Nattokinase is a Vein’s Best Friend


In 1987, the journal Experientia published an article announcing that "A strong fibrinolytic activity was demonstrated in the vegetable cheese Natto, which is a typical soybean food eaten in Japan.

This novel fibrinolytic and proteolytic enzyme, named nattokinase, was easily extracted with saline."1 Fibrinolytic agents are capable of stimulating the dissolution of a blood clot.

Early Research with Nattokinase

Nattokinase has been available to the public since 1998. In 1990, the research group that reported nattokinase's discovery revealed that nattokinase administered orally to dogs enhanced the ability of blood plasma to break down fibrin, a protein formed by the action of thrombin on fibrinogen that is involved in blood clotting.2 This fibrinolytic action can help prevent blood clots from growing and becoming dangerous.

When researchers induced blood clots in the common carotid artery of rats, recovery of arterial blood flow in nattokinase-treated animals was more than three times greater than that associated with the administration of plasmin, which is produced by the body to dissolve fibrin blood clots.3 In another rat study, supplementation with nattokinase three weeks before and after endothelial injury to the femoral artery resulted in greater suppression of intimal thickening and dissolution of blood clots near the site of injury in comparison with control animals that did not receive the supplement.4 Yet another rat study found a dose-dependent delay in induced arterial occlusion associated with nattokinase.5 Nattokinase at a high dose was determined to completely prevent the occlusion, similar to the ability of aspirin.

Recent experimental evidence suggests that nattokinase might be useful in the treatment of Alzheimer's disease6. Rats were given aluminum chloride for 45 days, which increased the activity of brain acetylcholinesterase (an enzyme that breaks down the neurotransmitter acetylcholine) and induced other negative changes, including neuronal degeneration in the hippocampus and amyloid plaque formation. However, oral administration of nattokinase or another proteolytic enzyme known as serrapeptase reduced these findings, which suggests the need for further research concerning their potential use in Alzheimer's disease patients.

Human Studies with Nattokinase

The development of superficial and deep vein thrombosis (blood clots) is a risk of long-haul flights, particularly when passengers neglect to get out of their seats and move around the cabin periodically. A study involving 204 subjects that compared the protective effects of a combination of nattokinase and pycnogenol® from pine bark to a placebo during seven to eight hour flights found five deep venous thromboses in the control group and none in the group that received the nattokinase combination.7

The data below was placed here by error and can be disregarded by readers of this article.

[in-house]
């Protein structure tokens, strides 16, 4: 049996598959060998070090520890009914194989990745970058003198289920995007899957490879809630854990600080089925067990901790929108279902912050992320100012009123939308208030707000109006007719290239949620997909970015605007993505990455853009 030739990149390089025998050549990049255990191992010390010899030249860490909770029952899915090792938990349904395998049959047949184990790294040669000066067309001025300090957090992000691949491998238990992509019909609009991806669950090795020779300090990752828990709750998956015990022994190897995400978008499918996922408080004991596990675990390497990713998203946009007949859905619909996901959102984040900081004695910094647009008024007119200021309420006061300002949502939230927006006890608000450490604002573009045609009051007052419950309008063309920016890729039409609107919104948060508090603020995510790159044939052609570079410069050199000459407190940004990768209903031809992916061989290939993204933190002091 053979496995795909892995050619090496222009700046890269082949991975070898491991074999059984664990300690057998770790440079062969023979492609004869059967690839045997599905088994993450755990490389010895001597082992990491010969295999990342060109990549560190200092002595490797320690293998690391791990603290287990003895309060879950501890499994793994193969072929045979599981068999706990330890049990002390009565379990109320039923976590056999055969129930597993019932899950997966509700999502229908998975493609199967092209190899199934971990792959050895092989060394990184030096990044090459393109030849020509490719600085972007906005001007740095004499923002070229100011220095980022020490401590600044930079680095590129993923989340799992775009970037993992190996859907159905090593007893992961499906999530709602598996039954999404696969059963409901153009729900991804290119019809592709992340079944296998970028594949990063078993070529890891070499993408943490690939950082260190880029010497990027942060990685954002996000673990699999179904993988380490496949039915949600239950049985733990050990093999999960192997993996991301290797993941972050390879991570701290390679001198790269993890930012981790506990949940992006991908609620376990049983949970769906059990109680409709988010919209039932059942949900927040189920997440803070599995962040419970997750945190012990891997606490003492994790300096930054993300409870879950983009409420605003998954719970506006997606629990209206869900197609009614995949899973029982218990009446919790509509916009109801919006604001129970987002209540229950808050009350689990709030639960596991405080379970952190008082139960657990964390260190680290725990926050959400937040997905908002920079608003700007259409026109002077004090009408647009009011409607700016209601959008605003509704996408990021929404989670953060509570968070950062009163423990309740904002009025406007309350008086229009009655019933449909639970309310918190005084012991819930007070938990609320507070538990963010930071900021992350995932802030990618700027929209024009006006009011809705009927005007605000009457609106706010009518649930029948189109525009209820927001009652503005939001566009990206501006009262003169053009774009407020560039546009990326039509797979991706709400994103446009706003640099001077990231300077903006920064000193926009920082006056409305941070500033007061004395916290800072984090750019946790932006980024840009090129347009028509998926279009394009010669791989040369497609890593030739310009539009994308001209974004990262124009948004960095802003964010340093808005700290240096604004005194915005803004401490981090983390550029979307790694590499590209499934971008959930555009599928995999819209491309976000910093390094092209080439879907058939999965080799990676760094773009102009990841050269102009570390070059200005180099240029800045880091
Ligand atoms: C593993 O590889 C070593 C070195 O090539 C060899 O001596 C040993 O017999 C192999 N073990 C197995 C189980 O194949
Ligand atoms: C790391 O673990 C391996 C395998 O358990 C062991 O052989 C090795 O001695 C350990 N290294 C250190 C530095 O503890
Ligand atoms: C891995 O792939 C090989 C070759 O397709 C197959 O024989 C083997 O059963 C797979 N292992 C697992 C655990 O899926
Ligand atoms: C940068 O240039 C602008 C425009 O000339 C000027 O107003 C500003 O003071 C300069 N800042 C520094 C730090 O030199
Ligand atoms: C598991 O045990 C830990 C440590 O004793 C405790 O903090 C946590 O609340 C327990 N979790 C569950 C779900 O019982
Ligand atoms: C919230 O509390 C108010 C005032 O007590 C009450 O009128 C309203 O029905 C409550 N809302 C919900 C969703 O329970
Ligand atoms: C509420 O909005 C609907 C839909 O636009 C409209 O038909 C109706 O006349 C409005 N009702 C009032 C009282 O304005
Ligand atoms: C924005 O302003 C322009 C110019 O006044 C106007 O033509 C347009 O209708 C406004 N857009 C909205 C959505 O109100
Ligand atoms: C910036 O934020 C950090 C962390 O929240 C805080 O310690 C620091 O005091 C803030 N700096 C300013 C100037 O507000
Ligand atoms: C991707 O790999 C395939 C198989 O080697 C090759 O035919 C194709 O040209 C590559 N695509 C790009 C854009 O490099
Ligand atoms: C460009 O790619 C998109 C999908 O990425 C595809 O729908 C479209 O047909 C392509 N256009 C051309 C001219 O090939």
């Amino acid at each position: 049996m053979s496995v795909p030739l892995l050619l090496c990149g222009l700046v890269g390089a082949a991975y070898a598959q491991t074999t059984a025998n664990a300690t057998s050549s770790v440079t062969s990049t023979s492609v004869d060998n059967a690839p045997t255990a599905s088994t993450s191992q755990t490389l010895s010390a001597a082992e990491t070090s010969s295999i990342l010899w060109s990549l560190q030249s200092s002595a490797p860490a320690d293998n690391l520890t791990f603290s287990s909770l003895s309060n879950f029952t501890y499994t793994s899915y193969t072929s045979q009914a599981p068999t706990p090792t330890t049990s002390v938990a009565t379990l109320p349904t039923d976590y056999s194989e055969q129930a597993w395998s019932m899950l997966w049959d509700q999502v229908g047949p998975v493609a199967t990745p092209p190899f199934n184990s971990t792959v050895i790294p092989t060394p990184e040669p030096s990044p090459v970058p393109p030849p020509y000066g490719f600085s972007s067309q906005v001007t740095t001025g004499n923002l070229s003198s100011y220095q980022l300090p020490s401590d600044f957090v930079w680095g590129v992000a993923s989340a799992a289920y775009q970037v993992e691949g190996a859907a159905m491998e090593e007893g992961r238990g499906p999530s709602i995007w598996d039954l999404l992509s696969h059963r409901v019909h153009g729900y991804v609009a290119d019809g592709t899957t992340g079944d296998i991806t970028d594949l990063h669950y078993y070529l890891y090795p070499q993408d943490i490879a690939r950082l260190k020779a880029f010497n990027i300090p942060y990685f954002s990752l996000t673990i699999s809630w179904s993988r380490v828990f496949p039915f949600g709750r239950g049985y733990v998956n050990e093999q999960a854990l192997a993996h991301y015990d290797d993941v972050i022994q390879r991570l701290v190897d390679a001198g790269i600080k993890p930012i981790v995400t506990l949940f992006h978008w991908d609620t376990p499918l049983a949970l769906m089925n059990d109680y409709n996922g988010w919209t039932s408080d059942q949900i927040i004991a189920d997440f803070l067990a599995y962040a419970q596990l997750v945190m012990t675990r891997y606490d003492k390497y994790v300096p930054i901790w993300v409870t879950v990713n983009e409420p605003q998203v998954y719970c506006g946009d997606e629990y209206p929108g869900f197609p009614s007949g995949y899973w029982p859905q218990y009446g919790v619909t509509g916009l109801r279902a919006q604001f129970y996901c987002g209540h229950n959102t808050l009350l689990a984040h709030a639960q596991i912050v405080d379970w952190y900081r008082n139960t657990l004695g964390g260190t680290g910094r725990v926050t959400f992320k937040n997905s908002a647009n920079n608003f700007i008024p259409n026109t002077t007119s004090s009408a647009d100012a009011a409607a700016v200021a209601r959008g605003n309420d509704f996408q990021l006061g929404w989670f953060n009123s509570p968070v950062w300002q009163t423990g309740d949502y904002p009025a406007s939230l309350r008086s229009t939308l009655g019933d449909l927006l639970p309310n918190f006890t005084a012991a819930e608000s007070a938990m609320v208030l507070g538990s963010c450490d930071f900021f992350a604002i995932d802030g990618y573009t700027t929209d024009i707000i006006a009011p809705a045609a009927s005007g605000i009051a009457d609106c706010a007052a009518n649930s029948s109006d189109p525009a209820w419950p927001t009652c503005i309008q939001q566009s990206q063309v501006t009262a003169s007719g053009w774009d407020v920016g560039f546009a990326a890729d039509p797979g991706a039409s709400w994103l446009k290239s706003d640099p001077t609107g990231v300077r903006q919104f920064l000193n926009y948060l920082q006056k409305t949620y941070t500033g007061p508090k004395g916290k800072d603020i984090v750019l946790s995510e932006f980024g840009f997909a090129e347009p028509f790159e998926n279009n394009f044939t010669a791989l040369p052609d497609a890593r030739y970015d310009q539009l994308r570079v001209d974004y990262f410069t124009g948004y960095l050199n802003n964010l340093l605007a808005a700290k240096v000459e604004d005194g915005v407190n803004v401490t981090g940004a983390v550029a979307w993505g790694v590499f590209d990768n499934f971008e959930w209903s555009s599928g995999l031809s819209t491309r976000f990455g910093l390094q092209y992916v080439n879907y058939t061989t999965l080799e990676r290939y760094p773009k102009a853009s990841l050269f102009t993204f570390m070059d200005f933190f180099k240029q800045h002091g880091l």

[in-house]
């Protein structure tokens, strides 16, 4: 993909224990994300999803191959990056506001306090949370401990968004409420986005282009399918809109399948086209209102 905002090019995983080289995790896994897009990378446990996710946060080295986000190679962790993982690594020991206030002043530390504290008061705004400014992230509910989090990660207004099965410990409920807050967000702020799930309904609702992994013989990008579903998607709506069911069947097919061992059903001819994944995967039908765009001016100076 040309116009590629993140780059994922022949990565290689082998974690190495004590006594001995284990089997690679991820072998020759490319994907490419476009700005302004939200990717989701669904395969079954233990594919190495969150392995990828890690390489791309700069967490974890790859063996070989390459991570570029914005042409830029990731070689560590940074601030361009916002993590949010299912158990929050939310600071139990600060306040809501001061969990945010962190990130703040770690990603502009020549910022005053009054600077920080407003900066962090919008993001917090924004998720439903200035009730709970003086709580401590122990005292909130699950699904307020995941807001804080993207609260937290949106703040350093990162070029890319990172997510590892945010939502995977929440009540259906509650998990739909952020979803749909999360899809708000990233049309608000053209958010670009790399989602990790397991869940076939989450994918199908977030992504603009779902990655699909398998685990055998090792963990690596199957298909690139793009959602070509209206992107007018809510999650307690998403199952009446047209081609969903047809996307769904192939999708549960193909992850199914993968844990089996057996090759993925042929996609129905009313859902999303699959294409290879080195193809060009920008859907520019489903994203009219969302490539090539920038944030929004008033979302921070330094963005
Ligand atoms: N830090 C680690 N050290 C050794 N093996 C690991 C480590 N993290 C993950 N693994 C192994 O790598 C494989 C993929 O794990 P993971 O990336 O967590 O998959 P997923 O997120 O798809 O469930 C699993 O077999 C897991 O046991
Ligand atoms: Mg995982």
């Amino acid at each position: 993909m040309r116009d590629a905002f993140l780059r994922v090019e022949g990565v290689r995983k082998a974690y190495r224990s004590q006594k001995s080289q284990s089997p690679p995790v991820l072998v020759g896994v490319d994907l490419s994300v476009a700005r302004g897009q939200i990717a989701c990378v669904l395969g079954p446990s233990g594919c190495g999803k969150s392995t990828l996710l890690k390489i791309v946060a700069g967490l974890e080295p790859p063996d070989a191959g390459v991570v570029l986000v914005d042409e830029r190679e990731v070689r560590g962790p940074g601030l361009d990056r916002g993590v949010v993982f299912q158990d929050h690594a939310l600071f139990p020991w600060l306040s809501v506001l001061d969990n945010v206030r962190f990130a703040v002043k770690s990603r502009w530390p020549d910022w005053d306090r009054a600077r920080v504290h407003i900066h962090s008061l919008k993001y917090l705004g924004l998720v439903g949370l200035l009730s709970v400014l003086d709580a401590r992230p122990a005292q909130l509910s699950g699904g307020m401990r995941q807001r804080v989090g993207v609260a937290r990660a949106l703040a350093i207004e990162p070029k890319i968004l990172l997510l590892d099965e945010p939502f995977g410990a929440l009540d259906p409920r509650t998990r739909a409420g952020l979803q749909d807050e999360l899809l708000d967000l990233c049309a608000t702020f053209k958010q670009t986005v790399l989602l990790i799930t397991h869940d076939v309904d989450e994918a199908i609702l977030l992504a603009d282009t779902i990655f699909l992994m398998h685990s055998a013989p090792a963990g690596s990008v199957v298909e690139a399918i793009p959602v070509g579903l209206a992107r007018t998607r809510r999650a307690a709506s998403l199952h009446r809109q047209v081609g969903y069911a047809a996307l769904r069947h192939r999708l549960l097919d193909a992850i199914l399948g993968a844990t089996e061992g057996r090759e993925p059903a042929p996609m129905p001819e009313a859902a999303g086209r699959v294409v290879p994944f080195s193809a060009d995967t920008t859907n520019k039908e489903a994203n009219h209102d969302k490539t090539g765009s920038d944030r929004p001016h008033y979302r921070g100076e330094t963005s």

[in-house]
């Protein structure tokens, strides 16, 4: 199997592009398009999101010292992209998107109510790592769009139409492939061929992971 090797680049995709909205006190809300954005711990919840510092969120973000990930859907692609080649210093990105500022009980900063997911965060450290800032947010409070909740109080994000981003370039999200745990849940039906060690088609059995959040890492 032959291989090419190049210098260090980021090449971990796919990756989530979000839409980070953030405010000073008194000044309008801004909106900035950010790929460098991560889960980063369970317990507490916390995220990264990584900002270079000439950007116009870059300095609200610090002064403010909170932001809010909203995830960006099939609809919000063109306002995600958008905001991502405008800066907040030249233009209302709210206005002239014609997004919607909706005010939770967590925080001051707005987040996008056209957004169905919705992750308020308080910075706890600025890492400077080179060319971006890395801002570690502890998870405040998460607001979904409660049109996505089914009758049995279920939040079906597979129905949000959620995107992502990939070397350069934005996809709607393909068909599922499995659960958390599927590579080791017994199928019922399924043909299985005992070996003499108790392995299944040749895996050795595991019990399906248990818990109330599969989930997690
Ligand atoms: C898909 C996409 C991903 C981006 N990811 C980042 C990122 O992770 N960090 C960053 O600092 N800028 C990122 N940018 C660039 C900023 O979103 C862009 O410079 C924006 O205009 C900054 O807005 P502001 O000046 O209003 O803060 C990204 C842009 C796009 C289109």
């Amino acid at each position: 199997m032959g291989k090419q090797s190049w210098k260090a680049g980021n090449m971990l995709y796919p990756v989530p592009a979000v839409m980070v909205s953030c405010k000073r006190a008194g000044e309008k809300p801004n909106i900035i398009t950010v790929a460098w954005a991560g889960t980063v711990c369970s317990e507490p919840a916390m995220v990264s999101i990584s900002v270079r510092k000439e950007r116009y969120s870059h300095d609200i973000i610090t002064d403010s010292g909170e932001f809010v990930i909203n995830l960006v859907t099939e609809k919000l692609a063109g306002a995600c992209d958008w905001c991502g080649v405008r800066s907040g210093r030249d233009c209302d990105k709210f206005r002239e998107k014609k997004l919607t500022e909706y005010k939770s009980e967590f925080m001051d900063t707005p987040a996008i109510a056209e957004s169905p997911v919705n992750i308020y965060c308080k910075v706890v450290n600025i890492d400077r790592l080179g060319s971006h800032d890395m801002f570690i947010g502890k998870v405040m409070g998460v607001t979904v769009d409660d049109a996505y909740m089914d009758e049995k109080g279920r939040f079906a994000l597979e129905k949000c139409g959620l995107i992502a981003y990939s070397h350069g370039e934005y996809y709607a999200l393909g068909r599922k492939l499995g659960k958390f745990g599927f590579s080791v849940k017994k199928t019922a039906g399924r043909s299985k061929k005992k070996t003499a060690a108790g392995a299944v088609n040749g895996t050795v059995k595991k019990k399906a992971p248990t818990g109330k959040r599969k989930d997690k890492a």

A pilot study involving the administration of a single-dose of nattokinase observed peak serum levels at approximately 13.3 hours later after its administration to 11 healthy subjects.8 According to the authors, the study provided the first evidence that nattokinase can be measured directly in human blood following ingestion. A randomized, double-blind trial of 12 healthy young men who received a single dose of nattokinase or a placebo resulted in enhancement of fibrinolysis and anticoagulation over the subsequent several hours via several pathways, leading the authors to conclude that, "[…[ a single-dose of nattokinase intake could be a useful fibrinolytic/anticoagulant agent to reduce the risk of thrombosis in humans."9

A trial that included healthy participants, subjects with cardiovascular risk factors, and subjects receiving dialysis who were given nattokinase daily orally for two months, resulted in a reduction in fibrinogen and blood-clotting factors without any notable adverse events in any of the subjects.10 "[…[ this study showed that oral administration of nattokinase could be considered as a cardiovascular disease nutraceutical by decreasing plasma levels of fibrinogen, factor VII, and factor VIII," authors Chien-Hsun Hsia and colleagues conclude. This is important because factor VII and VIII are proteins that causes blood to clot in the coagulation cascade.

Nattokinase also shows promise for high blood pressure. In a double-blind trial that included 73 subjects with prehypertension or stage 1 hypertension, eight weeks of nattokinase supplementation was associated with an average reduction of 5.55 mmHg systolic and 2.84 mmHg in diastolic blood pressure in comparison with a placebo group.11

The Bottom Line

So there you have it. While there is preliminary evidence of a nattokinase-associated benefit in hypertension and Alzheimer's disease, the evidence is significant in favor of its ability to help prevent troublesome blood clots. Further research will provide more information concerning the benefits of this emerging nutraceutical.

References:

  1. Sumi H et al. Experientia. 1987 Oct 15;43(10):1110-1.
  2. Sumi H et al. Acta Haematol. 1990;84(3):139-43.
  3. Fujita M et al. Biol Pharm Bull. 1995 Oct;18(10):1387-91.
  4. Suzuki Y et al. Life Sci. 2003 Jul 25;73(10):1289-98.
  5. Jang JY et al. Lab Anim Res. 2013 Dec;29(4):221-5.
  6. Fadl NN et al. Hum Exp Toxicol. 2013 Jul;32(7):721-35.
  7. Cesarone MR et al. Angiology. 2003 Sep-Oct;54(5):531-9.
  8. Ero MP et al. Altern Ther Health Med. 2013 May-Jun;19(3):16-9.
  9. Kurosawa Y et al. Sci Rep. 2015 Jun 25;5:11601.
  10. Hsia CH et al. Nutr Res. 2009 Mar;29(3):190-6.
  11. Kim JY et al. Hypertens Res. 2008 Aug;31(8):1583-8.

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